This major report finds real promise—and challenges—in Wallace-supported efforts in five cities that aim to increase access to, and improve the quality of, afterschool programming by coordinating the work of such institutions as schools, parks and nonprofits. Volume I surveys factors that help and hinder these efforts. Volume II examines the use of data systems in Wallace-supported and other efforts. And Volume III profiles the five ventures. The chief insight is RAND’s finding of a “proof of principle” that the various organizations and institutions within a city with a hand in afterschool programming can work together to coordinate services. Another important finding is that this coordination can succeed in boosting access to programs (four cities of the five in the study increased the number of students served) and spur efforts to improve their quality.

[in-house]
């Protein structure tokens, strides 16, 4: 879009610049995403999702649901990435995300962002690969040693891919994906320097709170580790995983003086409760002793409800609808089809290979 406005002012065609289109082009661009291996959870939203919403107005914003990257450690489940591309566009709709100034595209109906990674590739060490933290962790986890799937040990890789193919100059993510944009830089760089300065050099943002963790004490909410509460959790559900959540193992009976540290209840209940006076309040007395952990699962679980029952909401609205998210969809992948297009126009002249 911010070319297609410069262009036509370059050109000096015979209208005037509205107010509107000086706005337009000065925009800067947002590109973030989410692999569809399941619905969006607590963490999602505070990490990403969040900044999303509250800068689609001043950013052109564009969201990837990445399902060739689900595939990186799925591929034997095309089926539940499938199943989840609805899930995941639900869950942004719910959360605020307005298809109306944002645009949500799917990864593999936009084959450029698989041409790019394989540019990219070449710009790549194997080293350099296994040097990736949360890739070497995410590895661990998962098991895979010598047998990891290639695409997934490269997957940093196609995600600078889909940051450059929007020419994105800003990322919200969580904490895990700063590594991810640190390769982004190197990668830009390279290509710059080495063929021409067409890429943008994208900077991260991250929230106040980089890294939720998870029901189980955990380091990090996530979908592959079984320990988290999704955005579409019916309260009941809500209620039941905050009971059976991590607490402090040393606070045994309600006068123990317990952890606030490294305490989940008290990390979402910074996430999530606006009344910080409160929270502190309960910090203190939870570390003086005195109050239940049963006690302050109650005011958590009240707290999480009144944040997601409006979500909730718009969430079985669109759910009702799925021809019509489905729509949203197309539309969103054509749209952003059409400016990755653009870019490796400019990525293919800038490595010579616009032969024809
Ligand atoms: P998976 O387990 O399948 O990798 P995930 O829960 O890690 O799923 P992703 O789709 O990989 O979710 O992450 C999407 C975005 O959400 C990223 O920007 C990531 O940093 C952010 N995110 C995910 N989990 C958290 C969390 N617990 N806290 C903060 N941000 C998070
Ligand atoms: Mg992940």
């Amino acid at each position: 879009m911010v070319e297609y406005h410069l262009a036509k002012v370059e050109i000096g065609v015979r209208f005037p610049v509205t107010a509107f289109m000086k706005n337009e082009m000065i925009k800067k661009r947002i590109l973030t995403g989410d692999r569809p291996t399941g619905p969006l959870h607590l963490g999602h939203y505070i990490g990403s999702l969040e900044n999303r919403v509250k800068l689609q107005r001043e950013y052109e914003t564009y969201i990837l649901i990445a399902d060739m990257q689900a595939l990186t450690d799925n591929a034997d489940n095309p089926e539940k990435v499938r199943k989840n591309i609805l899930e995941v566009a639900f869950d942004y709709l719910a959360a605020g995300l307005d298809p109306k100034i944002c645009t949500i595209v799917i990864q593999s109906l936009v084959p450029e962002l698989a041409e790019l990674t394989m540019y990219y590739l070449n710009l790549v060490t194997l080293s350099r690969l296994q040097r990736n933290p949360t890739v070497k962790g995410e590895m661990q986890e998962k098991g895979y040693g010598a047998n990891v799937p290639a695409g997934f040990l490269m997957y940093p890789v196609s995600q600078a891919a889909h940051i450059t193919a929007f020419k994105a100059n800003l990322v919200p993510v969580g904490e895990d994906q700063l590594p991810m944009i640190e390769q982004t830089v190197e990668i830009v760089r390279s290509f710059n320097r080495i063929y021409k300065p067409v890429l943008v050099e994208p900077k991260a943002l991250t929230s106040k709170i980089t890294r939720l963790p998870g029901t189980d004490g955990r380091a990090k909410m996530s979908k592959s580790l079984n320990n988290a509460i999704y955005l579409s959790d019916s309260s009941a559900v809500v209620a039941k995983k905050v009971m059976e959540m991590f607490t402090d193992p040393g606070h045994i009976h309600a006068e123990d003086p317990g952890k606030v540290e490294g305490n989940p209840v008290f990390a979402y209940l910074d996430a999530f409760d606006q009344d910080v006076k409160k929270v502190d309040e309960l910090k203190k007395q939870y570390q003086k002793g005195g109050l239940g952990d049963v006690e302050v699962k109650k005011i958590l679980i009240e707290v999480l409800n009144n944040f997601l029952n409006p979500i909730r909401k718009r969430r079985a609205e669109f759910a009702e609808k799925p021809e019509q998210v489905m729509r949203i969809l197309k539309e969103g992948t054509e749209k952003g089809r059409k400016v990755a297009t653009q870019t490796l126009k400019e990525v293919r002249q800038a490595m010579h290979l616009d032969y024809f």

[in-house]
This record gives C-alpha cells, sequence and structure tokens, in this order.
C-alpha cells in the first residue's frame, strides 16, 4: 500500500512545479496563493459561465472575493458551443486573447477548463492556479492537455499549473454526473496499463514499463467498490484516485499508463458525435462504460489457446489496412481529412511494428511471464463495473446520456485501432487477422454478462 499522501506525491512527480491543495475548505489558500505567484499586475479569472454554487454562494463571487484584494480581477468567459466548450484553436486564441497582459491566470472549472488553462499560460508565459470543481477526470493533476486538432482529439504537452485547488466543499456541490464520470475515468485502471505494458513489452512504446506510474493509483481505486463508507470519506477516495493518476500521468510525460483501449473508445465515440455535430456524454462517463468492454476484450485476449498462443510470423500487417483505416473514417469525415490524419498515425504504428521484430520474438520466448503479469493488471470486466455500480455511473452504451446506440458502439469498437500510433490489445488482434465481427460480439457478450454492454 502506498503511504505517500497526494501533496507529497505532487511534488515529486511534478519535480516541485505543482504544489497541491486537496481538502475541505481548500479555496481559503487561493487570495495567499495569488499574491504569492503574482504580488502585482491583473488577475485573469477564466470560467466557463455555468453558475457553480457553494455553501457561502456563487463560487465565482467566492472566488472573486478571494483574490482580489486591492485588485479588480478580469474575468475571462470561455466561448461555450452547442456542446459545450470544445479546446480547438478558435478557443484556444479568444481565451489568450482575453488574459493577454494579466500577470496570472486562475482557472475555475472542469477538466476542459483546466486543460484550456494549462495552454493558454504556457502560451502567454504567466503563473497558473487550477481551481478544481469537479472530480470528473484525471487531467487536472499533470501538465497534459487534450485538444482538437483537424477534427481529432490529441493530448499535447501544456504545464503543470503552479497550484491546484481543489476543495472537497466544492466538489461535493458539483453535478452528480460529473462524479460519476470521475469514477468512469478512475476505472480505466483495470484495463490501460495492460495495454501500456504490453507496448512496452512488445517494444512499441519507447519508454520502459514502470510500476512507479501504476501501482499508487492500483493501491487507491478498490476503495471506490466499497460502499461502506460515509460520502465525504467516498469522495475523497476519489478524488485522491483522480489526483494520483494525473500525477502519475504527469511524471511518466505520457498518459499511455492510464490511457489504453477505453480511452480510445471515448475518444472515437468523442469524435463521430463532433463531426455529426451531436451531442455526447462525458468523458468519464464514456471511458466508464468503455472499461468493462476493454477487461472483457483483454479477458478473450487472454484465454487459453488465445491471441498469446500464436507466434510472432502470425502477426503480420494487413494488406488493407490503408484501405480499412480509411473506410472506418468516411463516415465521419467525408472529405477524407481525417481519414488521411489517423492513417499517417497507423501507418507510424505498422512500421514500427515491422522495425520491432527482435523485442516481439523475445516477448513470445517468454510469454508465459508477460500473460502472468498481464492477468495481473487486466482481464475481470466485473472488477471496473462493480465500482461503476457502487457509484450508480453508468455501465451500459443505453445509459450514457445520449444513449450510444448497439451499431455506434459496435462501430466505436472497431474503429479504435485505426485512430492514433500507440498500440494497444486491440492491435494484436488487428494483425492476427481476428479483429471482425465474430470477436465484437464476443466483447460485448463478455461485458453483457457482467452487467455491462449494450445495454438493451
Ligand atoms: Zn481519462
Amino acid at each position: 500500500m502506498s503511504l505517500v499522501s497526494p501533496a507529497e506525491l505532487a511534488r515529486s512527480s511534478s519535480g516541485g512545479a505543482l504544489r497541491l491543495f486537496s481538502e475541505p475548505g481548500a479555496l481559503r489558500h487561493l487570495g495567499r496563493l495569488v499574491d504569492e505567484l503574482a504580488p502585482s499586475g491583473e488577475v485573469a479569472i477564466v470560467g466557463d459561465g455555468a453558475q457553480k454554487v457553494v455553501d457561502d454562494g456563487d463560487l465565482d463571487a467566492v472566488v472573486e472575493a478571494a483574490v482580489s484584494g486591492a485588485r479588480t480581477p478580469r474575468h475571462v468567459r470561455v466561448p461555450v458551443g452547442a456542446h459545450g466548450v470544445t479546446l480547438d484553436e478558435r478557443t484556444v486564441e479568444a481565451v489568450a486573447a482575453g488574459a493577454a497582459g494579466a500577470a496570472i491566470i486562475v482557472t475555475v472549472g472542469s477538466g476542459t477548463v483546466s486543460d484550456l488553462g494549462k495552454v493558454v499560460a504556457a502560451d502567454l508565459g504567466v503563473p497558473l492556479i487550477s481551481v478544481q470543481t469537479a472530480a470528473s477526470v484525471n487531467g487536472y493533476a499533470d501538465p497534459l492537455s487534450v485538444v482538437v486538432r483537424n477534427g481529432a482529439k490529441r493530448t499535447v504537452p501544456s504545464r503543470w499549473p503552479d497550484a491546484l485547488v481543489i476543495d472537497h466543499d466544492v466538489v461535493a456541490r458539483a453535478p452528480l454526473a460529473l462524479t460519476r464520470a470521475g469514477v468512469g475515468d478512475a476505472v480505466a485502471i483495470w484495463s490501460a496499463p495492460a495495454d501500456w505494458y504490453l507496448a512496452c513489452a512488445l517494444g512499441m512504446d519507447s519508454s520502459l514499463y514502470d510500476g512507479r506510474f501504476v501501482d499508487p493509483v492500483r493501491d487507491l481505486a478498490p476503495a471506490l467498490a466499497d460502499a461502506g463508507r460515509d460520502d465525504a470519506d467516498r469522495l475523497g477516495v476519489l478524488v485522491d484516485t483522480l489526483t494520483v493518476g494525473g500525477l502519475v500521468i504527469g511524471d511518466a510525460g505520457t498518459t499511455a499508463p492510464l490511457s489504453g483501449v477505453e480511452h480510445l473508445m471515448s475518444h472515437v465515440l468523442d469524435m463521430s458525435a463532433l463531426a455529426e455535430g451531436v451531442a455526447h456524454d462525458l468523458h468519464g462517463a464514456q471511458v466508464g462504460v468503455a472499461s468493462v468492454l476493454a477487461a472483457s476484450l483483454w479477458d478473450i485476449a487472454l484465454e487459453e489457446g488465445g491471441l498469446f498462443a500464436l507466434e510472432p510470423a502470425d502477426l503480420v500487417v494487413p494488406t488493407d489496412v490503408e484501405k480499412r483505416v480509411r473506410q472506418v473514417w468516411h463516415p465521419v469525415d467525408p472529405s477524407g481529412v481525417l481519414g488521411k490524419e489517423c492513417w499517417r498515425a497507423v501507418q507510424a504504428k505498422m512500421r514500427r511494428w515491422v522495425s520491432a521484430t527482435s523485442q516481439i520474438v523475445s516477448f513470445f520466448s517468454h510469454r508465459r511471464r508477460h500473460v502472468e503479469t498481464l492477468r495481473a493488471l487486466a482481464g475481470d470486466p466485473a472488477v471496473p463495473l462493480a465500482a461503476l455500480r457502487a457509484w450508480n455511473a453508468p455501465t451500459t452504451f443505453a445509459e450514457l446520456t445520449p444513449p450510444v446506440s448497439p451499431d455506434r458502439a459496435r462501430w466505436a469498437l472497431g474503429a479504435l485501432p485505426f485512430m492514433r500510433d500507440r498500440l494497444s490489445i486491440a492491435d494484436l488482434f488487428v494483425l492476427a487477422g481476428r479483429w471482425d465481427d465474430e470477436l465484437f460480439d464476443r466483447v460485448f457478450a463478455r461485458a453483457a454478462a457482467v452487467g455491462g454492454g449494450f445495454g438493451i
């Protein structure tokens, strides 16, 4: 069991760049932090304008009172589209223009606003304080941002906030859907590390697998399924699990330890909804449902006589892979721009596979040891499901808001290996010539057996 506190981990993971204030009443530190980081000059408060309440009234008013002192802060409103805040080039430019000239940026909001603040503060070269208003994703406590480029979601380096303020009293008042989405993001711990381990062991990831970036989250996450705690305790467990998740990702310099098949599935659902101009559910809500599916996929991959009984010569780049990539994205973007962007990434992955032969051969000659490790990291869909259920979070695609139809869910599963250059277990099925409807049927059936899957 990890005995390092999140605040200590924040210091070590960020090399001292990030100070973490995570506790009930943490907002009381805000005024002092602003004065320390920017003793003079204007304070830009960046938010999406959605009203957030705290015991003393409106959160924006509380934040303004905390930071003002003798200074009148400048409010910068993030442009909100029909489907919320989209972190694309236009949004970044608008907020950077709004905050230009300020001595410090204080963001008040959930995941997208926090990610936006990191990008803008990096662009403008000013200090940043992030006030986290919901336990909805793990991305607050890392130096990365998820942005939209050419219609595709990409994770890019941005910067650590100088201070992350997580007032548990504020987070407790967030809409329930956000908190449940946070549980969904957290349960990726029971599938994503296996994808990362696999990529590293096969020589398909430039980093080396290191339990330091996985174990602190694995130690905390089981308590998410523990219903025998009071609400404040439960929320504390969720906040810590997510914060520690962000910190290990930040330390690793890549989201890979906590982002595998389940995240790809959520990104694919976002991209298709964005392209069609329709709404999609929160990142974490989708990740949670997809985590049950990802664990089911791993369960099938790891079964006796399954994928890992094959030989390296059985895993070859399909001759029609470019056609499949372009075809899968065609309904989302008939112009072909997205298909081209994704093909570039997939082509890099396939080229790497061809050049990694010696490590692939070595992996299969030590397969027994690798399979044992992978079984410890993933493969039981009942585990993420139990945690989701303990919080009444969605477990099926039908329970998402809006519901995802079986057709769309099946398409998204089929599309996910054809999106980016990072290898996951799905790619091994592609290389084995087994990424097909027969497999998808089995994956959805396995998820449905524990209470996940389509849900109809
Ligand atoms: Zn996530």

The report also finds that the introduction of a management information system (MIS) was not subject to major pushback from program providers. The majority agreed that their city’s MIS provided valuable information and reported use of that information in a number of ways. It is important to note, however, that providers that were required to use more than one MIS were significantly less likely to find their city’s MIS useful. Moreover, providers and agencies were more likely to use an MIS that was customized to meet their specific needs.